Echo From The Cave: 173

Saturday March 26, 2022 NYC

Talk at the End of the Asana & Meditation Class
Friday, March 25, 2022:

Reflecting Daily Life in Practice of Asana:
Asana is for Filling Our Heart with Silence

During asana, I have been trying to forget about the body, and instead place my focus much more on the long and complete exhalation. It is very difficult to forget about the body altogether in asana, but because I have come to realize that I really need to work a lot on my mind, this instruction of Shri Mahayogi—“long complete exhalation”—has become a crucial tool. I would like to really experience the transformation in my mind that Shri Mahayogi says can take place if we truly work on this long and complete exhalation.

One of the reasons that I am feeling more urgency to work on my mind at this time is that, here in New York, from this winter in Study in Practice, we have been trying to learn from reading a book of teachings together, like a Book Club of sorts. Last week, a senior disciple mentioned that there is a crucial need of learning how to read. She posed a question: “What does it mean ‘to read’?” On another occasion, she said, “Shri Mahayogi and the scriptures say, ‘Listen to the Truth, think about the Truth and meditate on the Truth,’ and the first part is to listen.”  Actually, I identify this issue within myself, that listening is something that I personally struggle with for certain! One of the fundamental challenges that I face when it comes to reading scripture comes from not being able to truly listen, which is in fact step one in Shri Mahayogi’s simplest indications. So then, the next question was posed, “What is ‘to listen’? Do we really know how to listen? We need to learn how to listen.”

When reading, Where There Is Love, There Is God, the book of Mother Teresa that really inspired me two years ago, I found out that to the Mother listening is absolutely necessary so that we can Love God. In addition, she said that the prerequisite for listening is silence. Reading this at that time made me long to know and reach silence. But recently, I have concluded that my mind, impulsive and active by nature, needs help in this journey toward silence. So, as I mentioned, I very recently decided to use the practice of asana more proactively, in the way Shri Mahayogi has taught us, to give support to my mind in becoming more silent.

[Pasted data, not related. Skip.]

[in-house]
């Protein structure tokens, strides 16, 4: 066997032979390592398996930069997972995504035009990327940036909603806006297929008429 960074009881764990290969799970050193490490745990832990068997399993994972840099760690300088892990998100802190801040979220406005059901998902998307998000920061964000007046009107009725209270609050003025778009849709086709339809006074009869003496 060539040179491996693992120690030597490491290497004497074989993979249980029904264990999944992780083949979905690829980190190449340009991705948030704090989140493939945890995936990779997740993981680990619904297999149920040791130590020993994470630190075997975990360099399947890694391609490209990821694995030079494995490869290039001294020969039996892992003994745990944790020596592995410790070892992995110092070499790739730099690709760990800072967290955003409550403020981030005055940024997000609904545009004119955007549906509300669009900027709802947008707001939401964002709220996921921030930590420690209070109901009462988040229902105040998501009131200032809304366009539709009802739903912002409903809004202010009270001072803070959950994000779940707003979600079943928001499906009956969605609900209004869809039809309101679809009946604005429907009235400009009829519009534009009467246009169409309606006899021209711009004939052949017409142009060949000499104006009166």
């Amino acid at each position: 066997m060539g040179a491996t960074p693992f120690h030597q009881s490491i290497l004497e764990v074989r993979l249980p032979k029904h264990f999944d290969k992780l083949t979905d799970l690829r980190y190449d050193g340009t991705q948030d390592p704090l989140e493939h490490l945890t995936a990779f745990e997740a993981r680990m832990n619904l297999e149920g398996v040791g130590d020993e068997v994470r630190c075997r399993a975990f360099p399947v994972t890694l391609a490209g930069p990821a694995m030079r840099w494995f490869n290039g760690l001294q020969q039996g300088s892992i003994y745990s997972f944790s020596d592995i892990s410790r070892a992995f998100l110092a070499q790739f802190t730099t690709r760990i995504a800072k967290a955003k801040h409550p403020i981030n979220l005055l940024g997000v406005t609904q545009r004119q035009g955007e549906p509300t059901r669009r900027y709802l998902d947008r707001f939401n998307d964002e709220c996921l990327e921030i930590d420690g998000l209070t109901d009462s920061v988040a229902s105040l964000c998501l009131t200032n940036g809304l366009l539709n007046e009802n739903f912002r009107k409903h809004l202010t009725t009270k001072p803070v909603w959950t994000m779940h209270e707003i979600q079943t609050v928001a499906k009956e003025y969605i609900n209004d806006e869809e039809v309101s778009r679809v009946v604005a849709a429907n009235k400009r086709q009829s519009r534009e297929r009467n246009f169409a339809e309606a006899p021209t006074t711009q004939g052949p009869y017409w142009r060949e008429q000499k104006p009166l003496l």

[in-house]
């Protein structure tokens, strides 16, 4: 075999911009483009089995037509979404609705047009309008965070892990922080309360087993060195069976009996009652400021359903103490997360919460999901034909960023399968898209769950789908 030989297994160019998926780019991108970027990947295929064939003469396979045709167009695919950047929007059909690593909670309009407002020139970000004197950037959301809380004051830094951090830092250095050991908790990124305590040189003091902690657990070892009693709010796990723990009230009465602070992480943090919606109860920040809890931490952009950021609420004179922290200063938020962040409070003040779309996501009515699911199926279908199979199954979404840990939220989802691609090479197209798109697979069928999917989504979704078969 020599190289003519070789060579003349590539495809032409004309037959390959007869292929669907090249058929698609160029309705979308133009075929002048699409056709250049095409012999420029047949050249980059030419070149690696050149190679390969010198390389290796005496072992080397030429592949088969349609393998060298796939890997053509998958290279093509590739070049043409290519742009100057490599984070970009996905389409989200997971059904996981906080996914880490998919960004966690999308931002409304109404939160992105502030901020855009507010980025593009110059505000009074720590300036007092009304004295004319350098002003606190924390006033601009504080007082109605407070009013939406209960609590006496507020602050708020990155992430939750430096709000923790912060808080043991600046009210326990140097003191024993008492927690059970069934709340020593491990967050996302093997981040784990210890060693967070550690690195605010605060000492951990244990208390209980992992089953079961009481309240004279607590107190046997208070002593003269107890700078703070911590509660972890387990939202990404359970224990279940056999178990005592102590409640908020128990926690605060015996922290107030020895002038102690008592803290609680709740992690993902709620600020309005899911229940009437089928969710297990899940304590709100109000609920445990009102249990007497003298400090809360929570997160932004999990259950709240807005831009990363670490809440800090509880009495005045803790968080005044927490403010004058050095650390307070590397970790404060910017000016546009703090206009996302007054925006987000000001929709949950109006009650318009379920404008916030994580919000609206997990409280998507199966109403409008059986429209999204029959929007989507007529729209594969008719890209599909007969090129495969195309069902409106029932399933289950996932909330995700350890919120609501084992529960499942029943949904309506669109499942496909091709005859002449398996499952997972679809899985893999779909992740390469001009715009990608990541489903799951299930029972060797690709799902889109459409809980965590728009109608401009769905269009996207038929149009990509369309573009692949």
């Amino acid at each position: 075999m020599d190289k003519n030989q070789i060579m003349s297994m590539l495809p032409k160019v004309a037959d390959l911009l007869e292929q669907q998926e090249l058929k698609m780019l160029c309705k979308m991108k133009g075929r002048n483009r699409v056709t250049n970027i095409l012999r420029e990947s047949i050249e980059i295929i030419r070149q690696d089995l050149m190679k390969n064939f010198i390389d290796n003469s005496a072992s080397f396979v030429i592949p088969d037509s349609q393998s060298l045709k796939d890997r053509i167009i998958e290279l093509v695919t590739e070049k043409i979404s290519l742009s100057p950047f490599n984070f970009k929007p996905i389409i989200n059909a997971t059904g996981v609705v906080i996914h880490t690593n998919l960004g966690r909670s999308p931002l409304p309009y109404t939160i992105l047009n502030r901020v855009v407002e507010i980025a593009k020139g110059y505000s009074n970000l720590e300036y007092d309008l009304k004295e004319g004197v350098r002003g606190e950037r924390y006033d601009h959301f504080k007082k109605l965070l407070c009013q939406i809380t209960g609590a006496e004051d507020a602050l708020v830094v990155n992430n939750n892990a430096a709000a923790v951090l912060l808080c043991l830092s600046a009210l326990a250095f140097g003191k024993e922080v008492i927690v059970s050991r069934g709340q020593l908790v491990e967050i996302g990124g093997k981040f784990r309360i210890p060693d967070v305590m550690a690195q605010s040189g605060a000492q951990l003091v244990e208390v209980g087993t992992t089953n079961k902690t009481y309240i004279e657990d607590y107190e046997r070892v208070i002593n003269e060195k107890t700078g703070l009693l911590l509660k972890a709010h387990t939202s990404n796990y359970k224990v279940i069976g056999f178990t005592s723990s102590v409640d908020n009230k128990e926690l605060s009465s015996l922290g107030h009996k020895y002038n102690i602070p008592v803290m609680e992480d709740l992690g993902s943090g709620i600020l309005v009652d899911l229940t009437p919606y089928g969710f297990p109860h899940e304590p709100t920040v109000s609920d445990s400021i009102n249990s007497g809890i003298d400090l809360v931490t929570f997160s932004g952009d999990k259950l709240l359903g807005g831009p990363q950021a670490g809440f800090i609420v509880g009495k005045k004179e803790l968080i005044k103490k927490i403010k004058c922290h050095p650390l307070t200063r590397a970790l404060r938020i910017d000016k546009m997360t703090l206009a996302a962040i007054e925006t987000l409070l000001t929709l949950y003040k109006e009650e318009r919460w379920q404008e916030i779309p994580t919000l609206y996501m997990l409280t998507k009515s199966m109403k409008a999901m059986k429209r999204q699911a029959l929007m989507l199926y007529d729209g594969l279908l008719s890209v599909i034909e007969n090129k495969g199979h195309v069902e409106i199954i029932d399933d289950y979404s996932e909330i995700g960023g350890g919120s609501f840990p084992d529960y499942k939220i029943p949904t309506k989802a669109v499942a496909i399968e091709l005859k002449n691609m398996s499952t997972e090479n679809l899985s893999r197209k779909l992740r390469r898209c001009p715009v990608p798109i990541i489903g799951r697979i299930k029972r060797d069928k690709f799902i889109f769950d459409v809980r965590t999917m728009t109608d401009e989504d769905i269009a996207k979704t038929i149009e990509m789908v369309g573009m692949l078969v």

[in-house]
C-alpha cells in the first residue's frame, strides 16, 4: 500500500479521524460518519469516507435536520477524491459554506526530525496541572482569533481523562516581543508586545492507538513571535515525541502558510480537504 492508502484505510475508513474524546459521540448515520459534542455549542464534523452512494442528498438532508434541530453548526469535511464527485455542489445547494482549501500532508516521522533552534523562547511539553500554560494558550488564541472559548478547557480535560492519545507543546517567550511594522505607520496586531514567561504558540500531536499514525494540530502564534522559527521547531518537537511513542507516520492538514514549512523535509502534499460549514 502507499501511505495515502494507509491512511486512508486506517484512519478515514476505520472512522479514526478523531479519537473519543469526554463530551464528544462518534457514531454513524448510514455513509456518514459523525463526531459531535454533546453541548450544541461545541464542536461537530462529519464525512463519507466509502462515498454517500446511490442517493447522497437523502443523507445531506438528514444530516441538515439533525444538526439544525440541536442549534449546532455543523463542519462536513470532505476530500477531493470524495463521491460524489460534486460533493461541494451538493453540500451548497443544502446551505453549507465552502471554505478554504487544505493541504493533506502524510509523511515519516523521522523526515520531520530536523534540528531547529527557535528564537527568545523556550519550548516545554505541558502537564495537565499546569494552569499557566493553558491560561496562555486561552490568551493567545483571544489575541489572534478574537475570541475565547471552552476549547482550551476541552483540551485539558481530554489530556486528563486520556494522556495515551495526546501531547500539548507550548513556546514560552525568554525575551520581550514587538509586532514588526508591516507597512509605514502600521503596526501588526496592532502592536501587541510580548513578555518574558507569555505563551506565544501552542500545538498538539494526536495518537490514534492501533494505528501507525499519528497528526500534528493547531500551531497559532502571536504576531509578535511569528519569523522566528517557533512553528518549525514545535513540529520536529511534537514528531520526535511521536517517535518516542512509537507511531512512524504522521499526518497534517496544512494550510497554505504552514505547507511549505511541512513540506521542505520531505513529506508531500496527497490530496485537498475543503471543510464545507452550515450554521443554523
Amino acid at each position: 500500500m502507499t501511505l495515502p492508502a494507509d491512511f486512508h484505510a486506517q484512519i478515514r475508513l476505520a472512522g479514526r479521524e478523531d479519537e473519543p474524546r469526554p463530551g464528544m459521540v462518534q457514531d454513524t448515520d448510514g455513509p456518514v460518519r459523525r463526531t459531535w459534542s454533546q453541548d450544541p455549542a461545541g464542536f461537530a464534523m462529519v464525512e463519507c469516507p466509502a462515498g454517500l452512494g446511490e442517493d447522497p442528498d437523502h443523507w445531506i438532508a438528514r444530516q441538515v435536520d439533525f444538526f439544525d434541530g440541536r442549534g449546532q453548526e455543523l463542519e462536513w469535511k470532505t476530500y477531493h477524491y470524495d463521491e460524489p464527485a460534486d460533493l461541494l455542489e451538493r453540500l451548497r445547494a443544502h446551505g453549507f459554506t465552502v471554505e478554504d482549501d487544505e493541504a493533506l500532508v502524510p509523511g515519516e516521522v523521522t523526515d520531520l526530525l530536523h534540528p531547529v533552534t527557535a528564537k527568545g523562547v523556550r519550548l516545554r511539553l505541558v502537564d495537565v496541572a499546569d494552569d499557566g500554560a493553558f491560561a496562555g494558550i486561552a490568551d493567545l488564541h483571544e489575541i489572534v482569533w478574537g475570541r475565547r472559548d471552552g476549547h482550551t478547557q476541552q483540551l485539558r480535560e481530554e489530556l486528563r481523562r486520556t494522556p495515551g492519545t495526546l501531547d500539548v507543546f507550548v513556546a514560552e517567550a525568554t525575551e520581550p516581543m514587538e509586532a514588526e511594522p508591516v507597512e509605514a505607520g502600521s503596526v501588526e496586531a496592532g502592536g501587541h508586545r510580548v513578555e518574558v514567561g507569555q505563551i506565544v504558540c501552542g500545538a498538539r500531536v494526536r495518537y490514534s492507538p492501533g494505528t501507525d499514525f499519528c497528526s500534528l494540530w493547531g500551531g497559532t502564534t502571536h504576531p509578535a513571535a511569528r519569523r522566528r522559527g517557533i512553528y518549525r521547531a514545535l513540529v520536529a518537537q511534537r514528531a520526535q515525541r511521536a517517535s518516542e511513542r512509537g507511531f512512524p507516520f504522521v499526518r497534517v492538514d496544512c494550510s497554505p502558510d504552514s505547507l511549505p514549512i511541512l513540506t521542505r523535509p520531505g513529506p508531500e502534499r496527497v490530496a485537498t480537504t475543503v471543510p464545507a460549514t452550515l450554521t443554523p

During asana, in addition to trying to bring the attention away from the body and onto the breath, I have been reframing the idea of the “long complete exhalation.” I have begun to consider the exhalation as a path or road that eventually leads to complete silence, endless silence. When exhaling along this path, the exhalation can continue, on and on, without end. From the few times that I have practiced this way, I feel a much deeper serenity during and after practice. It brings a sense of continuity between each breath, and between each asana even, which seems to contribute to heightening concentration.

This “experiment” with asana and the breath began very recently. I am hoping that this serenity and concentration will naturally extend on to my daily life at some point and settle in me as silence. I am aware that the most important part is to continue and persevere, every day. To inspire my on-going practice, I went back to the words of Mother Teresa about silence that hold so much meaning for me. I hope they also inspire you to move toward the silence from which we can Love God.


I think it is very important: that union with God. You must be full of silence, for in the silence of the heart God speaks. An empty heart God fills. Even Almighty God will not fill a heart that is full—full of pride, bitterness, jealousy—we must give these things up. As long as we are holding these things, God cannot fill it. Silence of the heart, not only of the mouth—that too is necessary—but more, that silence of the mind, silence of the eyes, silence of the touch. Then you can hear Him everywhere: in the closing of the door, in the person who needs you, in the birds that sing, in the flowers, the animals—that silence which is wonder and praise. Why? Because God is everywhere, and you can see and hear Him. That crow is praising God—I can hear its sound well—that stupid crow; we can see Him and hear Him in that crow and pray, but we cannot see and hear Him if our heart is not clean.

—Mother Teresa, from Where There Is Love, There Is God

~ Karuna

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